don't have in the previous president. you're laughing. am i wrong? >> you're right. >> am i wrong? >> keep going. you're doing fine. >> thank you for patronizing me. the fact is what e do we want? i think we want a woman as a president. i just feel it. women my age have expressed that to me in all different tones positively and negatively but they want this to happen. rick, you on this. doesn't have to do with political party. >> i think the country will be thrilled to nominate a woman. i think that would be fine. but hillary i think has a big problem. i think benghazi, frankly, disqualifies her. >> what did she do wrong? >> well, a lot wrong. >> give me it short. >> she left people in benghazi who had less security than our guys in paris did. there does not seem to be any direct line of command. there's no accountability. he never heard from her other than to say what difference does it make what happened? it makes a lot of difference. i think if in her campaign that would rise -- >> you believe there was actual
cable traffic between her and the tripoli -- >> if there wasn't then why wasn't there? i think it is a big problem. >> she was in charge with personally the safety of chris smith when he decided to go visit that facility. >> she was in charge of that embassy, yes. look, do we believe in democracy or dynasty? it's a simple question. why don't we designate these children at birth if we really believe in royalty, which they to in britain, which is an absurdity. they'll take a guy like prince charles of no known ability and say he'll be the next king when he's born. are we going to start doing this with chelsea? they're all doing something. they designated in their teen years as being future presidents. why don't we give them a couple years and see if they show something? people say, it would be great if they'd be president someday or congressman. >> think about it for a second, because they get to come up to the plate and take a swing and some of hit a ball and get el t
elected and some don't -- >> well, what about -- >> well, it is an advantage for them, but they have to hit the ball. you have to elect the governor twice, and he cannot be a dumb man to do that. he is a very good politician, and jeb bush is probably a better politician, but he will never be president because his brother screwed it up. >> than ing you, steve mcmahon and rick tower. what were former first lady barbara bush and the first lady chatting about? jimmy kimmel has guesses about what they were chatting about. >> look at this, guys. then michelle tries to get in on it. that is great.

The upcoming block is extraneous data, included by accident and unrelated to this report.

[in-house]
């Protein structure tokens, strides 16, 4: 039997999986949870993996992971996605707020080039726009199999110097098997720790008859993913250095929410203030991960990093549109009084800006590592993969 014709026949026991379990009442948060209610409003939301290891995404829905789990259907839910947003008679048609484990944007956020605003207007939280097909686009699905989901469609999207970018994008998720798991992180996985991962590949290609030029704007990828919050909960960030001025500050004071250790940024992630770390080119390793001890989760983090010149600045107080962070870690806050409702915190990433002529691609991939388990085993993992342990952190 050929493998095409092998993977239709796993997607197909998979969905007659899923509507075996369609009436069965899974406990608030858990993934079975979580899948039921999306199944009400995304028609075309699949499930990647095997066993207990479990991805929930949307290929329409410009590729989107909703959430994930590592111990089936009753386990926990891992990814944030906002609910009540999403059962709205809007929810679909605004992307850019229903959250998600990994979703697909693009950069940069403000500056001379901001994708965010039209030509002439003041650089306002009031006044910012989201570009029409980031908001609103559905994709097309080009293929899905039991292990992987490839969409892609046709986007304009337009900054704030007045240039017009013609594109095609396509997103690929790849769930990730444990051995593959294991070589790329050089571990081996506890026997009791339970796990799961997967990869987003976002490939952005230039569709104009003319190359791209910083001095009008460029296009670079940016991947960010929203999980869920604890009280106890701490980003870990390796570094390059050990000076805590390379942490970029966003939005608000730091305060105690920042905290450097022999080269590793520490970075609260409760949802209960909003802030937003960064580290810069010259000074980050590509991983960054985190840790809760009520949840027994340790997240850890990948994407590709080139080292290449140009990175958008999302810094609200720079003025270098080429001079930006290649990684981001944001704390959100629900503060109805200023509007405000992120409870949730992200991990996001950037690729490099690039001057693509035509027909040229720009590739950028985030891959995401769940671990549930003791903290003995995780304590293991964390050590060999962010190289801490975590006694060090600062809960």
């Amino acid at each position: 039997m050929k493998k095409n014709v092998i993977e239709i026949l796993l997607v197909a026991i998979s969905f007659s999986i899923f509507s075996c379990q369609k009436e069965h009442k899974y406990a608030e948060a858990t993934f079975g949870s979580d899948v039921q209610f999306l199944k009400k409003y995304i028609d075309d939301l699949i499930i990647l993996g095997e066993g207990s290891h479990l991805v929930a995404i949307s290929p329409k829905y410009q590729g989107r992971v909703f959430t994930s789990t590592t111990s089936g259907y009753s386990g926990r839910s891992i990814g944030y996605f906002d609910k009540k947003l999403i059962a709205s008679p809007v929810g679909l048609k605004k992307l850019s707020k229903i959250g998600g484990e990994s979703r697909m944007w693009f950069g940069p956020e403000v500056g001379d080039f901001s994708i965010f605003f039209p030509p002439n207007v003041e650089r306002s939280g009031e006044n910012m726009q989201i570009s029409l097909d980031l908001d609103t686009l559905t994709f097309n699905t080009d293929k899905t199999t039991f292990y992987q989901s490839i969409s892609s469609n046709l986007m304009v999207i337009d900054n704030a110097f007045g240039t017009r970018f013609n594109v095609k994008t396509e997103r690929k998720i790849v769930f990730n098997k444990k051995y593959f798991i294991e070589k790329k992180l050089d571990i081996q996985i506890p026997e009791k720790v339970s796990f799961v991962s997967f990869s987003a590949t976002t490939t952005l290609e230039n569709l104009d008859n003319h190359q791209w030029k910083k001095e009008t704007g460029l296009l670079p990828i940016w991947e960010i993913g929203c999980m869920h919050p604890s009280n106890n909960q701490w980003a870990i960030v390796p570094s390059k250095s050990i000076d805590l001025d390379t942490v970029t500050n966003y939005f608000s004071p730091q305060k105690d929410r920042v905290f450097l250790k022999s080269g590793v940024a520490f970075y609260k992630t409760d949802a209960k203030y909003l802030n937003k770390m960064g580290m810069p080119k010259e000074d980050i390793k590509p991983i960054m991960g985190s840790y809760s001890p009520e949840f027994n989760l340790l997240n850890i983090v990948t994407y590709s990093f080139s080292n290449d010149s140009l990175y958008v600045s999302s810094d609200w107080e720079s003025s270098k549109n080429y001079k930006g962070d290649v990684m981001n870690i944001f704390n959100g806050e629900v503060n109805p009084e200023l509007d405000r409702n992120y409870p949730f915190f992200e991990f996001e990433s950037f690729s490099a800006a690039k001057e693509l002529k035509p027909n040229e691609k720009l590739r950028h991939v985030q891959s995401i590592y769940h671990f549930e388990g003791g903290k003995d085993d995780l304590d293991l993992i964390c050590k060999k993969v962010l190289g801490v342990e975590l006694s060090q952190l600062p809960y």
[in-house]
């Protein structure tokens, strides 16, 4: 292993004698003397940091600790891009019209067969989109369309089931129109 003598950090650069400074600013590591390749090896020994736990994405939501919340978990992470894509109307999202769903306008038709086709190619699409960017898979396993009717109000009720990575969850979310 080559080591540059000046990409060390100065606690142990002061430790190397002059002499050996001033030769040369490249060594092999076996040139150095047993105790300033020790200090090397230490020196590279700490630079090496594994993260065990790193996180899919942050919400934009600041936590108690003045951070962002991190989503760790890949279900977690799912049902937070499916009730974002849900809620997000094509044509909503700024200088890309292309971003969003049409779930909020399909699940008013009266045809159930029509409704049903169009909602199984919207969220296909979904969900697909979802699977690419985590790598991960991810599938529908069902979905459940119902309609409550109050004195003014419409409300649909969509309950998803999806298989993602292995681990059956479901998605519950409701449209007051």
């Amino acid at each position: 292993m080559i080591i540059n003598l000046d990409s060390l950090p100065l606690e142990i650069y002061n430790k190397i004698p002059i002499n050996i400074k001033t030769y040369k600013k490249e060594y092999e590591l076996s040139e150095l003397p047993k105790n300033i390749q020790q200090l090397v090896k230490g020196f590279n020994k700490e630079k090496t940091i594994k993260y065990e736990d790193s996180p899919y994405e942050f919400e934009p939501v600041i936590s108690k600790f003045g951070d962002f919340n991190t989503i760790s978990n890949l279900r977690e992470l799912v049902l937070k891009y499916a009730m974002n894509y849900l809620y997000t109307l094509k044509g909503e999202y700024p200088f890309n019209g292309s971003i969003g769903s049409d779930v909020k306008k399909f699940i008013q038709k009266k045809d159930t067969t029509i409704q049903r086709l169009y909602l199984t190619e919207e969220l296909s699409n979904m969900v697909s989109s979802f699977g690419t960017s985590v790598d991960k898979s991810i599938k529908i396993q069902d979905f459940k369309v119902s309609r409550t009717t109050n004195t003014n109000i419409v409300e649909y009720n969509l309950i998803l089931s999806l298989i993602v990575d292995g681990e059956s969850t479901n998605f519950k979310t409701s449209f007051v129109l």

dedication ceremony for george w. bush's new presidential library. former secretary of state condoleezza rice did the introductions for the event. while she was doing that former first lady barbara bush was whispering to president obama and making him laugh. let's listen in on what she was saying now. >> the governor of texas, rick perry. >> where is he? he used to wet his bed. >> that's funny. >> the governor of new jersey. chris christie. >> oh, my. he tried to eat my hair once. >> he probably thought it was cotton candy. >> that is brilliant. back to "hardball." we're in the sideshow. hold on to your seats for this one. karl rove rates the presidency of george w. bush. where does george w. bush rate according to the w. in the comparison to, say, washington, lincoln, fdr? and, of course, ronald reagan? here's rove with abc's jonathan carl. >> where does karl rove
historian rate president bush? among the best presidents, not so great? where do you put him? >> look, the greats you can't touch. george washington, abraham lincoln, ronald reagan, fdr, the greats. but, yeah, i put him up there. >> i put him up there. there you have it. w. coming up just shy of the greats. i personally put him in a category all by himself. next, three-time presidential candidate ron paul took a dive back into politics this week and endorsed georgia republican congressman paul broun running for the u.s. senate. ron paul says he and broun keep tabs on the federal reserve, and one of their focused issues and another common bond, their thoughts on evolution. >> i've come to understand all that stuff i was taught about evolution, embryology, big bang theory, and all of that is
straight from the pit of hell. >> i think there is a theory. theory of evolution. and i don't accept it, you know, as a theory. just don't think we're at the point where anybody has absolute proof on either side. >> ron paul, a science skeptic going to bat for him. that is "hardball" for now and coming up next is "your business" with j.j. ramberg. afi: atrial fibrillation not caused by a heart valve problem, a condition that puts him at greater risk for a stroke. [ gps ] turn left. i don't think so. [ male announcer ] for years, bob took warfarin, and made a monthly trip to the clinic to get his blood tested. but not anymore. bob's doctor recommended a different option: once-a-day xarelto®. xarelto® is the first and only once-a-day prescription blood thinner for patients with afib not caused by a heart valve problem, that doesn't require routine blood monitoring. like warfarin, xarelto® is proven effective to reduce the risk of an afib-related stroke.